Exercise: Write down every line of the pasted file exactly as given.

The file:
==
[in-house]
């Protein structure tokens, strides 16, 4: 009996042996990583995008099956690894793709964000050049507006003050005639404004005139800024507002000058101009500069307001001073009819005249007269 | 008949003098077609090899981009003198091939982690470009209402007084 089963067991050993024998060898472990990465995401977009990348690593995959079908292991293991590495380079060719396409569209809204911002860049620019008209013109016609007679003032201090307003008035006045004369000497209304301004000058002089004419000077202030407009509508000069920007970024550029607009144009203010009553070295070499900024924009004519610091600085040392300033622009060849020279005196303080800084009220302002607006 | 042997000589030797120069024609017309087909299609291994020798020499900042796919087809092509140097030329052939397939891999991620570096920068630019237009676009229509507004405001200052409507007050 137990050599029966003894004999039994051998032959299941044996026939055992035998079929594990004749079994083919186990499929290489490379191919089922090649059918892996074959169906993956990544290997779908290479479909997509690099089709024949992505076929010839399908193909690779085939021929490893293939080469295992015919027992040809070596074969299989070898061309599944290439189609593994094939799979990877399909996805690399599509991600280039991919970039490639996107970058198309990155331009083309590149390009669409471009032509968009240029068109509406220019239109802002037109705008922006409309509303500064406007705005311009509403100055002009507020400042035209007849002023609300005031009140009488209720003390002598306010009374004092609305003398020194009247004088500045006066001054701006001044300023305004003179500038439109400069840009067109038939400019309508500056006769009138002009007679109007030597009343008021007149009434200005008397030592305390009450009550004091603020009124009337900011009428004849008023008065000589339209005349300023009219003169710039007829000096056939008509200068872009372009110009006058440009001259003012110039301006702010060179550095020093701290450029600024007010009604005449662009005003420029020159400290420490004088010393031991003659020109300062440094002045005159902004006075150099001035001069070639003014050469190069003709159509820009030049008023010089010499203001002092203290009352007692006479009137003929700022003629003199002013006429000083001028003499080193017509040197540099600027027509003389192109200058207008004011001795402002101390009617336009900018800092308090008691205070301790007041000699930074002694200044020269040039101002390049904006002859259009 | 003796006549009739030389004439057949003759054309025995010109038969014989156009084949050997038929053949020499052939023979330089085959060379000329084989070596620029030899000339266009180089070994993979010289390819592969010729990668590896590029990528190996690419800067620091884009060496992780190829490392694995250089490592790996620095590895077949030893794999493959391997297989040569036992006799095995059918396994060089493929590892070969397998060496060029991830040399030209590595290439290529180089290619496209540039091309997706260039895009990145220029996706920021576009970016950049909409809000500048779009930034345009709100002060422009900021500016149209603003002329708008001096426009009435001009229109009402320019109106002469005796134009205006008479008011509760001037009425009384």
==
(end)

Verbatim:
[in-house]
């Protein structure tokens, strides 16, 4: 009996042996990583995008099956690894793709964000050049507006003050005639404004005139800024507002000058101009500069307001001073009819005249007269 | 008949003098077609090899981009003198091939982690470009209402007084 089963067991050993024998060898472990990465995401977009990348690593995959079908292991293991590495380079060719396409569209809204911002860049620019008209013109016609007679003032201090307003008035006045004369000497209304301004000058002089004419000077202030407009509508000069920007970024550029607009144009203010009553070295070499900024924009004519610091600085040392300033622009060849020279005196303080800084009220302002607006 | 042997000589030797120069024609017309087909299609291994020798020499900042796919087809092509140097030329052939397939891999991620570096920068630019237009676009229509507004405001200052409507007050 137990050599029966003894004999039994051998032959299941044996026939055992035998079929594990004749079994083919186990499929290489490379191919089922090649059918892996074959169906993956990544290997779908290479479909997509690099089709024949992505076929010839399908193909690779085939021929490893293939080469295992015919027992040809070596074969299989070898061309599944290439189609593994094939799979990877399909996805690399599509991600280039991919970039490639996107970058198309990155331009083309590149390009669409471009032509968009240029068109509406220019239109802002037109705008922006409309509303500064406007705005311009509403100055002009507020400042035209007849002023609300005031009140009488209720003390002598306010009374004092609305003398020194009247004088500045006066001054701006001044300023305004003179500038439109400069840009067109038939400019309508500056006769009138002009007679109007030597009343008021007149009434200005008397030592305390009450009550004091603020009124009337900011009428004849008023008065000589339209005349300023009219003169710039007829000096056939008509200068872009372009110009006058440009001259003012110039301006702010060179550095020093701290450029600024007010009604005449662009005003420029020159400290420490004088010393031991003659020109300062440094002045005159902004006075150099001035001069070639003014050469190069003709159509820009030049008023010089010499203001002092203290009352007692006479009137003929700022003629003199002013006429000083001028003499080193017509040197540099600027027509003389192109200058207008004011001795402002101390009617336009900018800092308090008691205070301790007041000699930074002694200044020269040039101002390049904006002859259009 | 003796006549009739030389004439057949003759054309025995010109038969014989156009084949050997038929053949020499052939023979330089085959060379000329084989070596620029030899000339266009180089070994993979010289390819592969010729990668590896590029990528190996690419800067620091884009060496992780190829490392694995250089490592790996620095590895077949030893794999493959391997297989040569036992006799095995059918396994060089493929590892070969397998060496060029991830040399030209590595290439290529180089290619496209540039091309997706260039895009990145220029996706920021576009970016950049909409809000500048779009930034345009709100002060422009900021500016149209603003002329708008001096426009009435001009229109009402320019109106002469005796134009205006008479008011509760001037009425009384």